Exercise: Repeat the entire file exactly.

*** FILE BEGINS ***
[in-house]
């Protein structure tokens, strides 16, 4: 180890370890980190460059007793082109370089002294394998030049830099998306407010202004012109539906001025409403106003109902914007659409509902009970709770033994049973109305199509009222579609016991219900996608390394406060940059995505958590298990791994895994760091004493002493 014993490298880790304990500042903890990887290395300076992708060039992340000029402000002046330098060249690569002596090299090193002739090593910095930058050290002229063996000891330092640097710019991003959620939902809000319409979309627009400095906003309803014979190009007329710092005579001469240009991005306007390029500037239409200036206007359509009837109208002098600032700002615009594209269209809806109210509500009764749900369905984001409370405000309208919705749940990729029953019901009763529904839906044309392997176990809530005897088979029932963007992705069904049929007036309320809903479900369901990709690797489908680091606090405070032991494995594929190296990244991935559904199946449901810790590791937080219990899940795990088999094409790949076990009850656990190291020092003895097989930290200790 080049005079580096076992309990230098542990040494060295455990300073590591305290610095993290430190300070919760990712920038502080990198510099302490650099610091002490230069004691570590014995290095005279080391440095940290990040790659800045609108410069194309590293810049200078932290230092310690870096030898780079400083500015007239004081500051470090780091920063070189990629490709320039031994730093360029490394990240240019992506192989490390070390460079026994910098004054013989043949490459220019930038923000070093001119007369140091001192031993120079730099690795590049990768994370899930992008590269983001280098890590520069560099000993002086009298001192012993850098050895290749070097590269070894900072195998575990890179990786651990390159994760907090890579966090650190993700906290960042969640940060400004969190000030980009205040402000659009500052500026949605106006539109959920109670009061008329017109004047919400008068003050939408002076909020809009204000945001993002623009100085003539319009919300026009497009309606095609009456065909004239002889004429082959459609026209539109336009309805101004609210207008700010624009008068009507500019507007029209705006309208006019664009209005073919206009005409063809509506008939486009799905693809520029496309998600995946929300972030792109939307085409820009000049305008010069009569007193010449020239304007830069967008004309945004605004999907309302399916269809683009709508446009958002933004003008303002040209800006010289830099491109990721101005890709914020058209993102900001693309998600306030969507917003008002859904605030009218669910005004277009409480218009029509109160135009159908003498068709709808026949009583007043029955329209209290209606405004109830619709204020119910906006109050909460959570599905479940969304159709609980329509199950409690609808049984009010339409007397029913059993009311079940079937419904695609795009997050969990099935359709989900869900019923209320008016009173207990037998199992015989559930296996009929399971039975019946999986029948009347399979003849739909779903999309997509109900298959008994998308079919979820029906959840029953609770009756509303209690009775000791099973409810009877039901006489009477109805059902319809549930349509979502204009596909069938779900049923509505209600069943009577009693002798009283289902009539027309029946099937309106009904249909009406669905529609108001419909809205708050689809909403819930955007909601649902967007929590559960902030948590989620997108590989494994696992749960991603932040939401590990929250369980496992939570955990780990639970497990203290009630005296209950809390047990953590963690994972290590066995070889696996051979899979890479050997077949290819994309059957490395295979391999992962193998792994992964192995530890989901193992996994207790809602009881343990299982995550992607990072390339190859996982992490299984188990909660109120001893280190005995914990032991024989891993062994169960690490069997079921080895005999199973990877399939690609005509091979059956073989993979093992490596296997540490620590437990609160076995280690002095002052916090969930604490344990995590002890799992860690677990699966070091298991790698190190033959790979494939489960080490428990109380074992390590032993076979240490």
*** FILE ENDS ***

[in-house]
């Protein structure tokens, strides 16, 4: 180890370890980190460059007793082109370089002294394998030049830099998306407010202004012109539906001025409403106003109902914007659409509902009970709770033994049973109305199509009222579609016991219900996608390394406060940059995505958590298990791994895994760091004493002493 014993490298880790304990500042903890990887290395300076992708060039992340000029402000002046330098060249690569002596090299090193002739090593910095930058050290002229063996000891330092640097710019991003959620939902809000319409979309627009400095906003309803014979190009007329710092005579001469240009991005306007390029500037239409200036206007359509009837109208002098600032700002615009594209269209809806109210509500009764749900369905984001409370405000309208919705749940990729029953019901009763529904839906044309392997176990809530005897088979029932963007992705069904049929007036309320809903479900369901990709690797489908680091606090405070032991494995594929190296990244991935559904199946449901810790590791937080219990899940795990088999094409790949076990009850656990190291020092003895097989930290200790 080049005079580096076992309990230098542990040494060295455990300073590591305290610095993290430190300070919760990712920038502080990198510099302490650099610091002490230069004691570590014995290095005279080391440095940290990040790659800045609108410069194309590293810049200078932290230092310690870096030898780079400083500015007239004081500051470090780091920063070189990629490709320039031994730093360029490394990240240019992506192989490390070390460079026994910098004054013989043949490459220019930038923000070093001119007369140091001192031993120079730099690795590049990768994370899930992008590269983001280098890590520069560099000993002086009298001192012993850098050895290749070097590269070894900072195998575990890179990786651990390159994760907090890579966090650190993700906290960042969640940060400004969190000030980009205040402000659009500052500026949605106006539109959920109670009061008329017109004047919400008068003050939408002076909020809009204000945001993002623009100085003539319009919300026009497009309606095609009456065909004239002889004429082959459609026209539109336009309805101004609210207008700010624009008068009507500019507007029209705006309208006019664009209005073919206009005409063809509506008939486009799905693809520029496309998600995946929300972030792109939307085409820009000049305008010069009569007193010449020239304007830069967008004309945004605004999907309302399916269809683009709508446009958002933004003008303002040209800006010289830099491109990721101005890709914020058209993102900001693309998600306030969507917003008002859904605030009218669910005004277009409480218009029509109160135009159908003498068709709808026949009583007043029955329209209290209606405004109830619709204020119910906006109050909460959570599905479940969304159709609980329509199950409690609808049984009010339409007397029913059993009311079940079937419904695609795009997050969990099935359709989900869900019923209320008016009173207990037998199992015989559930296996009929399971039975019946999986029948009347399979003849739909779903999309997509109900298959008994998308079919979820029906959840029953609770009756509303209690009775000791099973409810009877039901006489009477109805059902319809549930349509979502204009596909069938779900049923509505209600069943009577009693002798009283289902009539027309029946099937309106009904249909009406669905529609108001419909809205708050689809909403819930955007909601649902967007929590559960902030948590989620997108590989494994696992749960991603932040939401590990929250369980496992939570955990780990639970497990203290009630005296209950809390047990953590963690994972290590066995070889696996051979899979890479050997077949290819994309059957490395295979391999992962193998792994992964192995530890989901193992996994207790809602009881343990299982995550992607990072390339190859996982992490299984188990909660109120001893280190005995914990032991024989891993062994169960690490069997079921080895005999199973990877399939690609005509091979059956073989993979093992490596296997540490620590437990609160076995280690002095002052916090969930604490344990995590002890799992860690677990699966070091298991790698190190033959790979494939489960080490428990109380074992390590032993076979240490």